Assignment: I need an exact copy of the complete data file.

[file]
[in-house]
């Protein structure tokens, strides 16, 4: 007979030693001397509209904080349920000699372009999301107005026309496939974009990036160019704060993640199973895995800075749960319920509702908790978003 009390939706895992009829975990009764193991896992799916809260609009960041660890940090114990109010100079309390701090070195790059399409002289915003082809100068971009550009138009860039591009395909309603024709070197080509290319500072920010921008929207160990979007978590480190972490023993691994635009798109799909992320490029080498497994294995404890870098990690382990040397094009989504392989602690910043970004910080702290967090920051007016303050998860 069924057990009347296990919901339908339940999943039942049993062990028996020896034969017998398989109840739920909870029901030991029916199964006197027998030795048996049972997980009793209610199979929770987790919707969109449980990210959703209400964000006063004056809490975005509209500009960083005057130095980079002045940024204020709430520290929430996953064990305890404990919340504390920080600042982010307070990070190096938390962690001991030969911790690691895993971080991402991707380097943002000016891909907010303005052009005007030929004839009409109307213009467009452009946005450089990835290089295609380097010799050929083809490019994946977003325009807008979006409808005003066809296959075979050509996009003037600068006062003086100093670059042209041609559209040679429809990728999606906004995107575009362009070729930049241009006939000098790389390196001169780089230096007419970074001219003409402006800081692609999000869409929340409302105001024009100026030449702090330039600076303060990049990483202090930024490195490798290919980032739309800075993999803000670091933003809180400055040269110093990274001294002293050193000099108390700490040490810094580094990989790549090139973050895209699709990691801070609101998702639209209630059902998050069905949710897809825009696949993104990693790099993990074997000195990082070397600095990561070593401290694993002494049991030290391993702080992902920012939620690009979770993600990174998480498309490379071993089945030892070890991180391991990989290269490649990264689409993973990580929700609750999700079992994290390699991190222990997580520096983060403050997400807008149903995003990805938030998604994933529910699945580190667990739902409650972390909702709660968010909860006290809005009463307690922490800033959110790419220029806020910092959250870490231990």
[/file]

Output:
[in-house]
């Protein structure tokens, strides 16, 4: 007979030693001397509209904080349920000699372009999301107005026309496939974009990036160019704060993640199973895995800075749960319920509702908790978003 009390939706895992009829975990009764193991896992799916809260609009960041660890940090114990109010100079309390701090070195790059399409002289915003082809100068971009550009138009860039591009395909309603024709070197080509290319500072920010921008929207160990979007978590480190972490023993691994635009798109799909992320490029080498497994294995404890870098990690382990040397094009989504392989602690910043970004910080702290967090920051007016303050998860 069924057990009347296990919901339908339940999943039942049993062990028996020896034969017998398989109840739920909870029901030991029916199964006197027998030795048996049972997980009793209610199979929770987790919707969109449980990210959703209400964000006063004056809490975005509209500009960083005057130095980079002045940024204020709430520290929430996953064990305890404990919340504390920080600042982010307070990070190096938390962690001991030969911790690691895993971080991402991707380097943002000016891909907010303005052009005007030929004839009409109307213009467009452009946005450089990835290089295609380097010799050929083809490019994946977003325009807008979006409808005003066809296959075979050509996009003037600068006062003086100093670059042209041609559209040679429809990728999606906004995107575009362009070729930049241009006939000098790389390196001169780089230096007419970074001219003409402006800081692609999000869409929340409302105001024009100026030449702090330039600076303060990049990483202090930024490195490798290919980032739309800075993999803000670091933003809180400055040269110093990274001294002293050193000099108390700490040490810094580094990989790549090139973050895209699709990691801070609101998702639209209630059902998050069905949710897809825009696949993104990693790099993990074997000195990082070397600095990561070593401290694993002494049991030290391993702080992902920012939620690009979770993600990174998480498309490379071993089945030892070890991180391991990989290269490649990264689409993973990580929700609750999700079992994290390699991190222990997580520096983060403050997400807008149903995003990805938030998604994933529910699945580190667990739902409650972390909702709660968010909860006290809005009463307690922490800033959110790419220029806020910092959250870490231990």